This topic is difficult to write about, not only because of the gravity of the situation - but because the outpouring of support is so extensive and far-flung, it's hard to determine where to begin.
Croatians have a famously uncanny ability of rallying together during hard times. When their fellow citizens are in need, lines that usually divide societies are, in large part, erased. Walks of life, political differences, past grievances... All differences are set aside to make room for support, assistance, empathy, and care.
The response following the 6.2-magnitude earthquake of December 29 is one of Croatia's mightiest examples of community spirit yet.
One of Time Out Croatia's readers recently summed it up in a comment:
"I visit Croatia regularly and the patriotism, community spirit and love of country is something that has to be seen to be believed."
Here are just a few of the many reasons why.
Civilians and experts alike rush to the scene from all corners of Croatia
From football fans and professional chefs to alpine climbers and construction workers, civilians from across Croatia travel (some of them all night) to earthquake-destructed Sisak-Moslavina County.
They join streams of experts which include the Croatian Army and the Croatian Mountain Rescue Service.
Professional chefs cook for earthquake victims
Professional chefs who are members of various organisations set up kitchens and food stands in hard-hit Petrinja.
Members of Croatia's sports scene give assistance
Retired Croatian professional mixed martial artist Mirko Filipović, known by the nickname Cro Cop, lends a hand in the village of Glina.
Climbers, speleologists, and alpinists help where they can
Croatia's least fearful of heights arrive in the shaken county. Many of the climbers, speleologists and alpinists already have experience in this situation, having recently volunteered in Zagreb after the earthquake of March 22, 2020.
Help, money, and material donations flood in from Croats at home and abroad
Across Croatia, dozens, if not hundreds, of charity funds and help centres were organised and running within 24 hours of the natural disaster.
Diaspora communities, from the Association of Croatian American Professionals Foundation and the Croatian Fraternal Union of America to individual-initiated funds from Canada to Australia, were quick to set up donations. They've already raised hundreds of thousands of euros.
Shelter aplenty, from luxury hotels such as Valamar; across houses; to guest apartments and mobile homes, is being offered to those without a home
Mobile homes from Istria arrive in the cities and villages surrounding Petrinja.
Citizens wait hours upon end in lines to donate blood to the injured
Citizens waited up to seven hours in Zagreb to donate blood at the Croatian Institute of Transfusion Medicine.
Donated materials and equipment are being collected all over the country
Zagreb residents load cars and trucks with clothes, non-perishable food, hygienic products, and more for the affected areas.
Warehouses in the affected area fill up at express speeds
A warehouse volunteer says, "At the sight [of the overwhelming amount of items], you almost burst into tears. From happiness and sorrow at the same time."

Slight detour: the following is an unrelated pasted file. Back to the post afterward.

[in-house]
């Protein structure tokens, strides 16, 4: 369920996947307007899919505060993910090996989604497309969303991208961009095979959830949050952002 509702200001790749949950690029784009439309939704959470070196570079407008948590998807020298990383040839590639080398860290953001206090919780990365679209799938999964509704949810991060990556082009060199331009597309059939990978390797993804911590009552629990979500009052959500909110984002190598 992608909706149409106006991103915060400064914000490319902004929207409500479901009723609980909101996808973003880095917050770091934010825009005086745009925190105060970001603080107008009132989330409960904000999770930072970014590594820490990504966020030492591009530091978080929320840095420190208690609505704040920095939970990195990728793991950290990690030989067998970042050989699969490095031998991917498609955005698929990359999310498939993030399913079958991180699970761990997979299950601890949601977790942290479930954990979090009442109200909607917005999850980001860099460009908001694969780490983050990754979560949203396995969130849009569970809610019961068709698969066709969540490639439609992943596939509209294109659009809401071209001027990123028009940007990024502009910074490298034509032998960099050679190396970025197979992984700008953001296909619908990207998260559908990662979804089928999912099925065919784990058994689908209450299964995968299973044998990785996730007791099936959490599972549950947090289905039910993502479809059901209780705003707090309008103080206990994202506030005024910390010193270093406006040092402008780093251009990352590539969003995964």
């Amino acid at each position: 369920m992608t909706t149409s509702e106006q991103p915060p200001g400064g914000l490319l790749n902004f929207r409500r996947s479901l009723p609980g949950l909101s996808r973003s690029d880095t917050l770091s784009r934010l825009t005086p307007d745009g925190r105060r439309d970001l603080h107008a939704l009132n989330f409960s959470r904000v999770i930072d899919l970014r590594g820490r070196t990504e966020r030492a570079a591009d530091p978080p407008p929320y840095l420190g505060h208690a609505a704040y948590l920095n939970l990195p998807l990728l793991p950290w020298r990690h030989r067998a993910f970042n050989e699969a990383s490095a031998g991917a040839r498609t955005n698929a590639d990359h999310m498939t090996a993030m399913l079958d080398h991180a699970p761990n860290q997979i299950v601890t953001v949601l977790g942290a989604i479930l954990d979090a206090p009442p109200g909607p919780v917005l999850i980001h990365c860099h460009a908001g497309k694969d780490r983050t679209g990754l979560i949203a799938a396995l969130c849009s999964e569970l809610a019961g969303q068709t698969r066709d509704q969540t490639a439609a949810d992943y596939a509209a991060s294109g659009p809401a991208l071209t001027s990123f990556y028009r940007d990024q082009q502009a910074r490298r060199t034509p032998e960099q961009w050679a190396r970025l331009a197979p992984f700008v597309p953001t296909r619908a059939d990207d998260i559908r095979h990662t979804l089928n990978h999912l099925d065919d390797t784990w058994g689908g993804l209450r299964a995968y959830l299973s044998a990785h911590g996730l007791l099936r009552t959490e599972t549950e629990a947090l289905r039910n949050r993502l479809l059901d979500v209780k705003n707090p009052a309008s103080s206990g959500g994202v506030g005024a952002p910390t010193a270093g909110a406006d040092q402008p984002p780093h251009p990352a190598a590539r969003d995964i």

Cities across Croatia opt out of New Year celebrations and send money to those in need instead
Croatia is forgoing New Year programs and sending funds to Sisak-Moslavina County instead.
Counties, cities, towns, and villages, big and small, more or less wealthy, are jumping in with monetary donations.
Zagreb County immediately allocates 5,5 million kn (about €730,000).
Samobor immediately allocates 500,000 kn (about €66,200).
Opatija immediately allocates 300,000 kn (about €40,000).
Istria County, Đakovo, and Rijeka immediately allocate 200,000 kn (about €27,000) each.
Dubrovnik, Split, Šibenik, and Zadar immediately allocate 150,000 kn (about €20,000) each. These are the first cities to announce they're skipping the fireworks in favour of donations.
Osijek, Imotski, Vinkovci, Trilj, Solin, Vodice, Vrbovec, and Metković immediately allocate 100,000 kn (about €13,500) each.
Gospić immediately allocates 80,000 kn (about €10,500).
Kastav immediately allocates 75,000 kn (about €10,000).
Trogir, Valpovo, Supetar, and Vrbovec immediately allocate 70,000 kn (about €9,300) each.
Makarska, Požega, Lipik, Kutjevo, Pakrac, Pleternica, Zabok, Novi Vinodolski, Bjelovar, Zlatar, Donja Stubica, Cres, Krk, Mali Lošinj, and Rab immediately allocate 50,000 kn (about €7,000) each.
Ivanec immediately allocates 25,000 kn (about €3,300).
Skradin immediately allocates 15,000 kn (about €2,000).
Along with monetary help, countless cities and areas also send equipment, materials, and personnel for assistance.
In addition to the amount above, cities (especially major ones) have already pledged to, or will likely pledge to, give further amounts in the days and weeks to come.
An overwhelming surge of non-Croatian help, too
Support from countries outside of Croatia has been overwhelming.
Albania, which was struck by a 6.4-magnitude earthquake in 2019, after which Croatia sent help, will donate €250,000.
Serbia will be sending €1 million.
The European Union pledged monetary and material support. Immediate assistance was offered by Austria, Bulgaria, Czechia, France, Greece, Hungary, Italy, Lithuania, Portugal, Romania, Slovakia, Slovenia, Sweden and Turkey. These 13 countries supplied much-needed housing containers, tents, sleeping bags, beds, and electrical heaters.
Other organisations, such as UNICEF and the International Medical Corps, are sending help, too.
Voluntary fire brigades from Austria have come to the aid of the victims.
A Slovenian construction company sent truckloads of equipment across the border:
There's a saying in Croatia, "U muci se poznaju junaci" - "Hard times reveal heroes".
For ways you can help, check here.